In another building, Smith and her daughter, Jesse, pay tribute to one of Patti’s heroes, Walt Whitman, with the short film The Good Gray Poet, in which Patti reads the New York-born writer’s “Country Days and Nights,” “Mannahatta,” and “Crossing Brooklyn Ferry” (“Flood-tide below me! I see you face to face! . . . On the ferry-boats the hundreds and hundreds that cross, returning home, are more curious to me than you suppose”) while wandering through the Camden cemetery where he is buried. The film also includes shots of other places related to Whitman’s life, and there are various historical items in a display case and a bookshelf where visitors are invited to read more by and about the Bard of Democracy.
The centerpiece of the exhibition is Smith’s “Resilience of the Dreamer,” a gilded four-poster canopy bed positioned in the middle of building T9, a former locomotive repair facility that has been filled with junk and detritus since Sandy. The piece, which calls to mind the destruction of so many homes along the beach, their facades ripped away during the storm, exposing people’s lives, has been decaying since its installation in June; the canopy is ripping, the sheets turning yellow, dirt collecting on the bed as the elements lay waste to it through the broken windows and battered roof. In a heavily graffitied side room, Smith has collected white stones and placed them in a large birdbath, where people are encouraged to pick one out and place it somewhere else — there are rocks in virtually every nook and cranny, from light switches and windowsills to holes in the wall and floor — or even take one home as a memory. In addition, in the sTudio 7 Gallery, Smith is displaying more than one hundred small-scale black-and-white photos primarily of possessions of friends, colleagues, and influences as well as gravesites. Among the images are Robert Graves’s hat, William Burroughs’s bandanna, Virginia Woolf’s cane, Mapplethorpe’s star mirror, and the Rimbaud family atlas, as well as beds belonging to Woolf, Victor Hugo, John Keats, Vanessa Bell, and Maynard Keynes and the tombs and headstones of Susan Sontag, Herman Hesse, Percy Bysshe Shelley, and Jim Morrison. There is also a stage in the room where musical performances are held on Sunday nights; the next one will be the Jammin Jon Birthday Concert Bash on August 17 at 6:00, with fusion trio Dream Speed and experimental guitarist and Brooklyn native Jammin Jon Kiebon.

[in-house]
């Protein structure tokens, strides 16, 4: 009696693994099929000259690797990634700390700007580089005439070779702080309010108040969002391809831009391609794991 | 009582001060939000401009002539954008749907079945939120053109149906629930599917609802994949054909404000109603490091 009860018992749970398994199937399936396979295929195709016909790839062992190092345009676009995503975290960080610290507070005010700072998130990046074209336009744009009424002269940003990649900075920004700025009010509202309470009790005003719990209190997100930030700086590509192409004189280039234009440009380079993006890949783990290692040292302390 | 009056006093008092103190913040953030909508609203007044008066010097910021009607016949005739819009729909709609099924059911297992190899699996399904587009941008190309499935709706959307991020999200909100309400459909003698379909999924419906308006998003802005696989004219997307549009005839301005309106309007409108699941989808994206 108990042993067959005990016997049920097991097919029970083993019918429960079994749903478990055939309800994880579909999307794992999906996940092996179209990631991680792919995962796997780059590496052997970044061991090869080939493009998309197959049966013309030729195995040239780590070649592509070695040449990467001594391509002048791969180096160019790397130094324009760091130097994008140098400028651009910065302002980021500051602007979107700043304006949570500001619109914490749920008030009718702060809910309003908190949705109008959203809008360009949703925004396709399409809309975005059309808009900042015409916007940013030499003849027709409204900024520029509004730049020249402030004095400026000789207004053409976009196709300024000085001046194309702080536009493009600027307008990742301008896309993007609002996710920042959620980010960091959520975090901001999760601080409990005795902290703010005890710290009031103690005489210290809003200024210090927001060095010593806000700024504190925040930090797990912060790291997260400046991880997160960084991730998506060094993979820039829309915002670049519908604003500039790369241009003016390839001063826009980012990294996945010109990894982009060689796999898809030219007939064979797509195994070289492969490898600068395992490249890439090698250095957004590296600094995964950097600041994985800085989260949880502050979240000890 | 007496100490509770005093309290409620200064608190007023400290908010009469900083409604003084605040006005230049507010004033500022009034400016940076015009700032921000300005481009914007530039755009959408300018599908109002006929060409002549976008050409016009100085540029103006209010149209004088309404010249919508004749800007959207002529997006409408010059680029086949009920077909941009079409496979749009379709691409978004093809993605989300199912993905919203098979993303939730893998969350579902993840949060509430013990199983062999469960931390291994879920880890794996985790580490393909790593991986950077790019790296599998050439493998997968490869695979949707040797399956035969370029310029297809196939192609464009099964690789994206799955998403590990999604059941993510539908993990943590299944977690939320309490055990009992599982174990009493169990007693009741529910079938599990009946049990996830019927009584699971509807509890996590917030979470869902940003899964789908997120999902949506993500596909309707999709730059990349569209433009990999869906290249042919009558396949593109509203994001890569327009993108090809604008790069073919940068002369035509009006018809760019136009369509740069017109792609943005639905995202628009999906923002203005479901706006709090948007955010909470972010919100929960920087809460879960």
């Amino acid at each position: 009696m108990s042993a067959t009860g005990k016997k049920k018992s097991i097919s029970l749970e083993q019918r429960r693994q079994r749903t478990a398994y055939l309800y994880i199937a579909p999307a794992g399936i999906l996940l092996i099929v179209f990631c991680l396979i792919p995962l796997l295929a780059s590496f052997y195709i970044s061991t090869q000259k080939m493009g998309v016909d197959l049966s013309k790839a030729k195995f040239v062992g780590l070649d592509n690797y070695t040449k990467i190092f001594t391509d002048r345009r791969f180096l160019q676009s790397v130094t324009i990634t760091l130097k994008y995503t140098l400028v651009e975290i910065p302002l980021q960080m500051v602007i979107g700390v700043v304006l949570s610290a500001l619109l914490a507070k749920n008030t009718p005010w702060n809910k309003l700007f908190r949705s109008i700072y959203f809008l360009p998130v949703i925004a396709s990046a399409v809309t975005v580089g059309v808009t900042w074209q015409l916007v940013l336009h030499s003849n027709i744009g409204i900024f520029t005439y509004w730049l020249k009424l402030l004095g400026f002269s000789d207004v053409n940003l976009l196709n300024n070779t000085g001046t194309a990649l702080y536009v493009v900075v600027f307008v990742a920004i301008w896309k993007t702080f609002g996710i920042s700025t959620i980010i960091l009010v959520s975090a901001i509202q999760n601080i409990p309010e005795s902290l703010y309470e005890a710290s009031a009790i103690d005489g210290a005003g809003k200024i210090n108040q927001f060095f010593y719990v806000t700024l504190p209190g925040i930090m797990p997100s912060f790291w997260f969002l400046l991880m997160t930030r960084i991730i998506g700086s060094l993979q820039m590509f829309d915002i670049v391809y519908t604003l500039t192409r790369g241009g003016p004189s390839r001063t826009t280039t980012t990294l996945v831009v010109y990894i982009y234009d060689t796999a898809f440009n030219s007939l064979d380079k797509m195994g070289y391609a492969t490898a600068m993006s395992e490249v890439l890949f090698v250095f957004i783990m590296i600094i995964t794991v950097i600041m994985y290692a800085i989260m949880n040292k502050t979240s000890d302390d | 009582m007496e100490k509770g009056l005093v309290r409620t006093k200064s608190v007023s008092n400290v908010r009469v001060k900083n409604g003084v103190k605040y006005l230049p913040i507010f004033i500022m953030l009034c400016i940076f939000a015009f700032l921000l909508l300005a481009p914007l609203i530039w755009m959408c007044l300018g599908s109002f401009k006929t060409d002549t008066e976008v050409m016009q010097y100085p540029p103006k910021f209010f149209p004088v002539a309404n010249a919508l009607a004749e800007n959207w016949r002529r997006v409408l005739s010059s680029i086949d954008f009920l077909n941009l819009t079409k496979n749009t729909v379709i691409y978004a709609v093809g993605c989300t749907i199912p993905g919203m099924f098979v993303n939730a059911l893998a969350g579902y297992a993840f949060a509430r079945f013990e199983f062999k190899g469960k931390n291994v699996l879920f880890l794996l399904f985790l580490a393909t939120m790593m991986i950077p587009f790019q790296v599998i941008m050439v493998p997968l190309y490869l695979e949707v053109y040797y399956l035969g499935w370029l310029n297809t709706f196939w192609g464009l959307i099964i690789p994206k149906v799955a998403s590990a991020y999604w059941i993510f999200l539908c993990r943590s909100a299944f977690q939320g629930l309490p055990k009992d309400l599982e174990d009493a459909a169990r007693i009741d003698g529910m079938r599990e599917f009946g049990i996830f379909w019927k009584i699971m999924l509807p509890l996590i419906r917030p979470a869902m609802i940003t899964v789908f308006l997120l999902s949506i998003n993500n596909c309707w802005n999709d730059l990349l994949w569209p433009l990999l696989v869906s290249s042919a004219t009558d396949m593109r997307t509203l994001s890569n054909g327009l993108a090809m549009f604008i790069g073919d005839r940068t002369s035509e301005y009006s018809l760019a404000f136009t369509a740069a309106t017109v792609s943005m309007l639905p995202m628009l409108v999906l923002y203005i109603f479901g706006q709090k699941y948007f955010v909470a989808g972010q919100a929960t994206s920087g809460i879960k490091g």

Scattered throughout Fort Tilden, which is part of the Gateway National Recreation Area, are five granite cubes on which Smith has put Whitman quotes (“O madly the sea pushes upon the land, with love, with love”; “Passing stranger! You do not know how longingly I look upon you”) in addition to a dozen small mud-and-straw nests from Adrián Villar Rojas’s “Brick Farm” series, which evoke both home and protection. There’s a map to help locate these objects; wear long pants and closed-toe shoes because several of the passageways are laden with poison ivy. And be sure to walk to the top of the battery for a spectacular view, then make your way down a winding path to the beach. “Rockaway!” is a not only an exciting artistic venture but a terrific exploration of the past, present, and future of the area, so decimated by Hurricane Sandy but even more determined to rebuild its way of life.